Financial Post: 20 July 2005 All Rights Reserved.
Pepsi-Cola employees had to follow one unshakeable rule: No consumer must ever see a stale-dated product on any store shelf.
Donald Chester, a 20-year route sales representative, delivered Hostess Frito Lay products (owned by Pepsi) to retail outlets. Pepsi expected Chester to ensure its products were removed from stores before their best-before dates expired. Most of the time Chester honored Pepsi’s “golden” rule. Occasionally, he slipped up.
Pepsi warned Chester, imposing progressive discipline, including suspensions, for repeated instances of failing to remove out-of-date products from the shelf. One written warning specifically included the necessary proviso that “any further poor work performance would result in his termination.” Pepsi made it clear — perfectly clear — what was expected and the consequences if Chester failed.
When his supervisors swooped in to perform their spot audits, they detected 39 bags of stale product. That was it for Chester.
Knowing that dismissal law often favours employees, Chester commenced a claim for wrongful dismissal. The Saskatchewan trial judge reviewed Pepsi’s expectations and found that the standard Pepsi expected of Chester was neither reasonable nor obtainable. Chester was awarded 14 months of severance plus his costs of suing.
Although Pepsi had provided the requisite warnings, it lost because it had not properly established that its standard was reasonably attainable. Although Chester handled about 9,500 individual items a week, Pepsi had detected only 39 out-of-date products. As the Court commented: “Perfection is a laudable goal but not likely attainable by many.”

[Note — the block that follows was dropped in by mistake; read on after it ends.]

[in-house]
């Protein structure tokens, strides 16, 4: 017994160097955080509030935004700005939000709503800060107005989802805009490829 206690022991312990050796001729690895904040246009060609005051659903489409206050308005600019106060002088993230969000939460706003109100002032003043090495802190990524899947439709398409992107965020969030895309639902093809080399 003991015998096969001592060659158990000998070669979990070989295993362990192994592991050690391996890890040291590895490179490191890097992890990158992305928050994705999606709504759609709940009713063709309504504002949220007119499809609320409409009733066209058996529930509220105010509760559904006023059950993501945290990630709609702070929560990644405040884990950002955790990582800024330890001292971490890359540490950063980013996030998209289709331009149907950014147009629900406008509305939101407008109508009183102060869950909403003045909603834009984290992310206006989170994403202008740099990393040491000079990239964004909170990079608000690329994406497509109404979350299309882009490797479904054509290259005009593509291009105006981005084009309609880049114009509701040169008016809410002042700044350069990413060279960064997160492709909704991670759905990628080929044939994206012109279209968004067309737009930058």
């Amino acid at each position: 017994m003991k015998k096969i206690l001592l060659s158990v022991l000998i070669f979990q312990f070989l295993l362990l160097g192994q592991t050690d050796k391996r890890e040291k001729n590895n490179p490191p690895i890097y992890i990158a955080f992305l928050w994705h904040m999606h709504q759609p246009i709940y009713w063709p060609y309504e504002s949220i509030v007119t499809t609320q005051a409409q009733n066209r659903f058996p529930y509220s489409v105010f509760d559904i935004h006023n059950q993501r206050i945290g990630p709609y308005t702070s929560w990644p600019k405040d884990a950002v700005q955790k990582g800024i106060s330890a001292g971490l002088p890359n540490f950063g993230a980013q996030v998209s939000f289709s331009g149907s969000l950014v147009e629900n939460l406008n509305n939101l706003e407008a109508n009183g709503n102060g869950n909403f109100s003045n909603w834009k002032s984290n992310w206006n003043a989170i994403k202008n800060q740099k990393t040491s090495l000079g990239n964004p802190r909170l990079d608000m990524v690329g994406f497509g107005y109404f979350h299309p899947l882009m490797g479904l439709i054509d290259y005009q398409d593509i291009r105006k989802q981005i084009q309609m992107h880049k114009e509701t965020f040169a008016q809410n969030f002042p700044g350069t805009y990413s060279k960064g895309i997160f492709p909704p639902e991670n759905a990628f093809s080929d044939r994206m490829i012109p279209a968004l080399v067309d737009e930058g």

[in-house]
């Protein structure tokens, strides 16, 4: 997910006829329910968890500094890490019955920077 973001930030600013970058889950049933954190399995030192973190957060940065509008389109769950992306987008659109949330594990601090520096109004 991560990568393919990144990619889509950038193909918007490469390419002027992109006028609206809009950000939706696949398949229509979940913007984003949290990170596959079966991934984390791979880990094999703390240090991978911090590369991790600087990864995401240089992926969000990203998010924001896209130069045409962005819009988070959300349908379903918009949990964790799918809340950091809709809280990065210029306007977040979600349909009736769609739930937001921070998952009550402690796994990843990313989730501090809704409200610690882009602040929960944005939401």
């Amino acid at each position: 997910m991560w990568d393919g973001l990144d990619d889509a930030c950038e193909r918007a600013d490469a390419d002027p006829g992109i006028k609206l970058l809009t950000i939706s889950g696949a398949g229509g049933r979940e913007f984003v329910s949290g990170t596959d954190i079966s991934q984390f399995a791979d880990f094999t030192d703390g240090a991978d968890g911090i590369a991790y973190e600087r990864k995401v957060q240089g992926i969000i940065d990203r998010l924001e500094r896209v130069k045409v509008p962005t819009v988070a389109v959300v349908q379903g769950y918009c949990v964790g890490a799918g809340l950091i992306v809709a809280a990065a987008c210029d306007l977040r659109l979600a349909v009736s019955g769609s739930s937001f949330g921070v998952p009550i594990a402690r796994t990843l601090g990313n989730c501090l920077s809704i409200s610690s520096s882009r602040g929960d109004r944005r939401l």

Employers may believe Pepsi did all it could (or should). It clearly explained to employees what was expected of them; what it asked for (i.e. freshness) was objectively important; it informed its employees that they would be fired if they failed; and, it provided the requisite warnings — but it still lost!
Employers have to do more. They must establish that the average employee, performing the type of function in question, could reasonably accomplish what is asked.
Employers must allow for human error. Just as machines have allowable tolerances, employees will only be measured against a reasonable standard. If cause is too onerous an undertaking, the courts will not enforce it. The starting point is to have clear attainable standards of performance in place, and systems for tracking performance. Documented attained performance by your workforce is the best evidence that the standard is obtainable.
In order to establish standards of competence for a workforce, here are some steps an employer can take:
- Identify a reasonable standard of performance.
- Communicate it clearly in writing and have each employee sign off on it.
- Track performance for all employees so as to later establish that the standard was achievable by others. If many cannot, it will not be cause for dismissal for anyone.
- When an employee fails, provide a written warning noting specifically that the employee’s employment is in jeopardy.
- Ensure that records are kept of that employee’s failure to achieve the standard.
- Interview the employee to determine the explanation for the poor performance. The courts often make allowances for idiosyncratic circumstances, such as health.
- Before terminating for cause, review the evidence with counsel to determine whether you will be able to prove that your standard of performance is reasonably attainable.